Exploring the Origin, Extent and Future of Life, edited by Constance M. Bertka, is the result of a series of workshops spanning two years and supported by the AAAS Program of Dialogue on Science, Ethics and Religion. Incorporating work from seventeen collaborators from the wide ranging fields of science, theology, ethics and philosophy, the book deals with three major themes central to astrobiology: the origin of life on Earth and in the universe, the extent of that life in the universe, and the future of terrestrial life as it seeks to colonise the solar system.
Split into three sections to deal sequentially with these central themes, each section begins with a scientific introduction and then follows a historical, theological and philosophical discussion on that theme. In ‘Origin of Life’, we are introduced to the supposed mechanisms for the emergence of life and the current experimental pursuit of it, before learning of the history of thinking and several modern Christian perspectives. Discussion here presents insights into the nature of scientific thinking as a whole, as well as its application to astrobiology.
The section ‘Extent of Life’, goes into some depth describing how life may survive in non-terrestrial habitats, as well as how modern astrobiologists go about searching for life in the galaxy. Once again, the history of the search for extra terrestrial life is presented before the authors consider the ethics and implications, to both society and religion, of finding life outside of Earth.
In the final section, ‘Future of Life’, the contributors discuss the practicalities as well as the ethical and philosophical dilemmas that face potential future attempts at ‘planetary ecosynthesis’, most notably, the terraforming of Mars to make it habitable for humans. The discussion in this section offers valuable ethical perspectives from both atheist and religious points of view and essentially provides a philosophical framework from which current and future astrobiologists may work.
Written for a principally American audience, the introductory statistics and much of the theological perspectives are necessarily more Christian-focussed. However, this does provide a very useful springboard to confronting the issues between science and religion that many see as irreconcilable. The in-depth discussion presented in the book presents many perspectives, from fourth century Augustine, Bishop of Hippo, to the late astrophysicist Carl Sagan. Such a wide range of viewpoints offers insight into how different approaches can influence the study of life on Earth and in the universe.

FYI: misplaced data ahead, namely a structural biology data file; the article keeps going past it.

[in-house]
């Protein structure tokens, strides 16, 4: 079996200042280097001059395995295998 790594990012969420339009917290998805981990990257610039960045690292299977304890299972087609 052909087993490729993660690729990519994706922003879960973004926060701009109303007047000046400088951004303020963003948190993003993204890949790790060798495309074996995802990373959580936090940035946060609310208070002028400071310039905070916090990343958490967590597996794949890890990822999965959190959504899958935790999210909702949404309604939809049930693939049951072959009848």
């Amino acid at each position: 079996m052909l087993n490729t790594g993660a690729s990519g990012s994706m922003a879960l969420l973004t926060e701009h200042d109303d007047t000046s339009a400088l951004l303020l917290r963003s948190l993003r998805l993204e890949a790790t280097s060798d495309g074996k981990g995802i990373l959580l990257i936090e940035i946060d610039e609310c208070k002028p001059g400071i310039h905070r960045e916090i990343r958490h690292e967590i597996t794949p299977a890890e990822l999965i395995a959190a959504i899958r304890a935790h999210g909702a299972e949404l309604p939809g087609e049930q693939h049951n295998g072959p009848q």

One important question that comes to mind with this volume is the target audience. Is it intended for a scientific specialist, or a trained philosopher or theologian? From a scientific point of view, some of the philosophical arguments become too involved and self-referential, especially with regard to the origin of life. On the other hand, it is possible that a philosopher or theologian seeking to reconcile beliefs and ethics with the practical searches for xenobiology would require more scientific background than is offered within this volume. However, the text is extensively referenced with footnotes and further reading throughout, allowing a reader from any discipline to further research any topic touched upon.
In summary, this volume is the product of a largely unprecedented and laudable collaboration between scientific and philosophical disciplines in approaching the growing field of astrobiology. Regardless of the reader’s specialisation, this is an important ‘turn-to’ book for academic discussion on the inevitable philosophical, ethical and religious questions surrounding the search for life in the universe.
Reviewed by: Leila Battison, University of Oxford